- Complex Problem Solving — Identifying complex problems and reviewing related information to develop and evaluate options and implement solutions.
- Operation and Control — Controlling operations of equipment or systems.
- Quality Control Analysis — Conducting tests and inspections of products, services, or processes to evaluate quality or performance.
- Repairing — Repairing machines or systems using the needed tools.
- Judgment and Decision Making — Considering the relative costs and benefits of potential actions to choose the most appropriate one.
- Troubleshooting — Determining causes of operating errors and deciding what to do about it.
- Coordination — Adjusting actions in relation to others' actions.
- Speaking — Talking to others to convey information effectively.
- Time Management — Managing one's own time and the time of others.
- Writing — Communicating effectively in writing as appropriate for the needs of the audience.
- Problem Sensitivity — The ability to tell when something is wrong or is likely to go wrong. It does not involve solving the problem, only recognizing there is a problem.
- Oral Comprehension — The ability to listen to and understand information and ideas presented through spoken words and sentences.
- Oral Expression — The ability to communicate information and ideas in speaking so others will understand.
- Visualization — The ability to imagine how something will look after it is moved around or when its parts are moved or rearranged.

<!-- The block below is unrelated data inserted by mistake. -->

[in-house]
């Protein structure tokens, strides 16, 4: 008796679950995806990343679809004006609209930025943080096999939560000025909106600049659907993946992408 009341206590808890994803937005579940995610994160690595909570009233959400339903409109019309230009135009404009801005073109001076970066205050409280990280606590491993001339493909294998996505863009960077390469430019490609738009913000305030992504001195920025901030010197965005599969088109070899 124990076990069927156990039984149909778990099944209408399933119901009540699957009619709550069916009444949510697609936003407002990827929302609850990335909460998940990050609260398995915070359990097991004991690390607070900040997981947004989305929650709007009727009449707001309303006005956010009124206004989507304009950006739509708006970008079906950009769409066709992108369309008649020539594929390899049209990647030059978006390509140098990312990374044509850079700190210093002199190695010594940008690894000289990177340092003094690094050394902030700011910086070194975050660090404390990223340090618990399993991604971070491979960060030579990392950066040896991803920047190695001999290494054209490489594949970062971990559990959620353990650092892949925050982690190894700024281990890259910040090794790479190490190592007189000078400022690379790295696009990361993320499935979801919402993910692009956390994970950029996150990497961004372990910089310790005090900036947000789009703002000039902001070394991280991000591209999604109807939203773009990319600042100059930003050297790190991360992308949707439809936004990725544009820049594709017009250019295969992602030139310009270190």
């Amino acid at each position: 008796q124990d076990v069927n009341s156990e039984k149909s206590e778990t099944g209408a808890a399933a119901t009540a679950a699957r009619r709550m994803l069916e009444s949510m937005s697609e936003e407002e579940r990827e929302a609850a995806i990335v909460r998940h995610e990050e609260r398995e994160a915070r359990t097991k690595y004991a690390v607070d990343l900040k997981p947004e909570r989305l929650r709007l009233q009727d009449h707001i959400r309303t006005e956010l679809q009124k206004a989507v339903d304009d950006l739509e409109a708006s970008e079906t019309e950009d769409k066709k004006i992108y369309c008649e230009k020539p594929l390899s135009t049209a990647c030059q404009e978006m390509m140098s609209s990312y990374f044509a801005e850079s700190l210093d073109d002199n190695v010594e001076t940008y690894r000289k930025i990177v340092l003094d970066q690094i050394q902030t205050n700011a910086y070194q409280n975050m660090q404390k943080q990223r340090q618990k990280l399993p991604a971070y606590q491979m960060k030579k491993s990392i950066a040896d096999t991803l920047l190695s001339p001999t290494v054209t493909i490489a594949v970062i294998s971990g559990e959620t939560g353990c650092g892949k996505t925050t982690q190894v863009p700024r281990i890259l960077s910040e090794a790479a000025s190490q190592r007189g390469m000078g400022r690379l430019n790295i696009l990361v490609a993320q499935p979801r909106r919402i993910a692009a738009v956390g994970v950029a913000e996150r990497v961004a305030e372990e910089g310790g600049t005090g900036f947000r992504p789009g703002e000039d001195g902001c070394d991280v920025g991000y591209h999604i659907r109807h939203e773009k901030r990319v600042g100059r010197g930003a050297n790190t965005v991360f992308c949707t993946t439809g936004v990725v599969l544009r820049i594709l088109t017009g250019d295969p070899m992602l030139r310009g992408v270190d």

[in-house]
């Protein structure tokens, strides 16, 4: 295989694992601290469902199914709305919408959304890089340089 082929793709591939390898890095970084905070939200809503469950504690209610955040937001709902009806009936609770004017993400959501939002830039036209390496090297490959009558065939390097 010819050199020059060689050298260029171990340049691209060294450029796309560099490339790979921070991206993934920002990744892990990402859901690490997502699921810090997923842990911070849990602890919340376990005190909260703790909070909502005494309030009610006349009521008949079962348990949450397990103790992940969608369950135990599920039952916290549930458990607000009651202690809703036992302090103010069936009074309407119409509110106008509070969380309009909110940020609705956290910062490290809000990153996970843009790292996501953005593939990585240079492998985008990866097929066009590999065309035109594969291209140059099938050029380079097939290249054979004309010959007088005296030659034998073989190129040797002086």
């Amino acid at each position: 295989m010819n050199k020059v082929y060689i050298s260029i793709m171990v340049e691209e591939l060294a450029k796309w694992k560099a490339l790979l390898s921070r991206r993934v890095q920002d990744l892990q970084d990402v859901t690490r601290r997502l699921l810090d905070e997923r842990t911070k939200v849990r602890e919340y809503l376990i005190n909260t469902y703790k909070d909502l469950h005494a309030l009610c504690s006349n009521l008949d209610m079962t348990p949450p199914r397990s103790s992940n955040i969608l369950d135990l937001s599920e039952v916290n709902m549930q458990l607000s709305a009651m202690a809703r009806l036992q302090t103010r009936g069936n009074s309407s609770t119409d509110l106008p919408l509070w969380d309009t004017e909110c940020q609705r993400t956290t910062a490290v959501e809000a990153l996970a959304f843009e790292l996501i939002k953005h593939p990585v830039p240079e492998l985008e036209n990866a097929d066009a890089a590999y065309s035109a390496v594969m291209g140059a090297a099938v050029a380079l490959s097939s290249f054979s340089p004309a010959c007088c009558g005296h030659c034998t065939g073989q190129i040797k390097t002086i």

- Deductive Reasoning — The ability to apply general rules to specific problems to produce answers that make sense.
- Inductive Reasoning — The ability to combine pieces of information to form general rules or conclusions (includes finding a relationship among seemingly unrelated events).
- Near Vision — The ability to see details at close range (within a few feet of the observer).
- Written Comprehension — The ability to read and understand information and ideas presented in writing.
- Written Expression — The ability to communicate information and ideas in writing so others will understand.
- Arm-Hand Steadiness — The ability to keep your hand and arm steady while moving your arm or while holding your arm and hand in one position.
- Selective Attention — The ability to concentrate on a task over a period of time without being distracted.
- Speech Clarity — The ability to speak clearly so others can understand you.
- Control Precision — The ability to quickly and repeatedly adjust the controls of a machine or a vehicle to exact positions.
- Finger Dexterity — The ability to make precisely coordinated movements of the fingers of one or both hands to grasp, manipulate, or assemble very small objects.
- Information Ordering — The ability to arrange things or actions in a certain order or pattern according to a specific rule or set of rules (e.g., patterns of numbers, letters, words, pictures, mathematical operations).
- Manual Dexterity — The ability to quickly move your hand, your hand together with your arm, or your two hands to grasp, manipulate, or assemble objects.
- Speech Recognition — The ability to identify and understand the speech of another person.
- Auditory Attention — The ability to focus on a single source of sound in the presence of other distracting sounds.
- Category Flexibility — The ability to generate or use different sets of rules for combining or grouping things in different ways.
- Flexibility of Closure — The ability to identify or detect a known pattern (a figure, object, word, or sound) that is hidden in other distracting material.
- Perceptual Speed — The ability to quickly and accurately compare similarities and differences among sets of letters, numbers, objects, pictures, or patterns. The things to be compared may be presented at the same time or one after the other. This ability also includes comparing a presented object with a remembered object.